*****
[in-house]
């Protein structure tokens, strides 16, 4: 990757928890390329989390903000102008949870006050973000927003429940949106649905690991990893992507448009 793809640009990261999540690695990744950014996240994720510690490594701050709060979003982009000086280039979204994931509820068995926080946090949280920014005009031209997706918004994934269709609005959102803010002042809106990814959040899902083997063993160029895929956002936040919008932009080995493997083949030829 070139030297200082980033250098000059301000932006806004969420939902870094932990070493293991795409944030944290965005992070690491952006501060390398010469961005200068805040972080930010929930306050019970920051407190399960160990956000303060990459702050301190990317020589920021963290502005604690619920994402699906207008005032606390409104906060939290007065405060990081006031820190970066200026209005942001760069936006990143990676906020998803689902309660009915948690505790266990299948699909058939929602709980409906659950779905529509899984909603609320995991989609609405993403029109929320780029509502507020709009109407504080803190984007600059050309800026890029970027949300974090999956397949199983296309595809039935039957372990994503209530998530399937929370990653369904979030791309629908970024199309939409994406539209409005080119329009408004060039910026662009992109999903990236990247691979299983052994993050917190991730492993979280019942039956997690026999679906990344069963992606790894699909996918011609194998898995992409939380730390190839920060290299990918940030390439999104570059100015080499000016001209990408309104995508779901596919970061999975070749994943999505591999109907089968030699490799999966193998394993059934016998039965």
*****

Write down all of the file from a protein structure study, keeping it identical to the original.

[in-house]
């Protein structure tokens, strides 16, 4: 990757928890390329989390903000102008949870006050973000927003429940949106649905690991990893992507448009 793809640009990261999540690695990744950014996240994720510690490594701050709060979003982009000086280039979204994931509820068995926080946090949280920014005009031209997706918004994934269709609005959102803010002042809106990814959040899902083997063993160029895929956002936040919008932009080995493997083949030829 070139030297200082980033250098000059301000932006806004969420939902870094932990070493293991795409944030944290965005992070690491952006501060390398010469961005200068805040972080930010929930306050019970920051407190399960160990956000303060990459702050301190990317020589920021963290502005604690619920994402699906207008005032606390409104906060939290007065405060990081006031820190970066200026209005942001760069936006990143990676906020998803689902309660009915948690505790266990299948699909058939929602709980409906659950779905529509899984909603609320995991989609609405993403029109929320780029509502507020709009109407504080803190984007600059050309800026890029970027949300974090999956397949199983296309595809039935039957372990994503209530998530399937929370990653369904979030791309629908970024199309939409994406539209409005080119329009408004060039910026662009992109999903990236990247691979299983052994993050917190991730492993979280019942039956997690026999679906990344069963992606790894699909996918011609194998898995992409939380730390190839920060290299990918940030390439999104570059100015080499000016001209990408309104995508779901596919970061999975070749994943999505591999109907089968030699490799999966193998394993059934016998039965």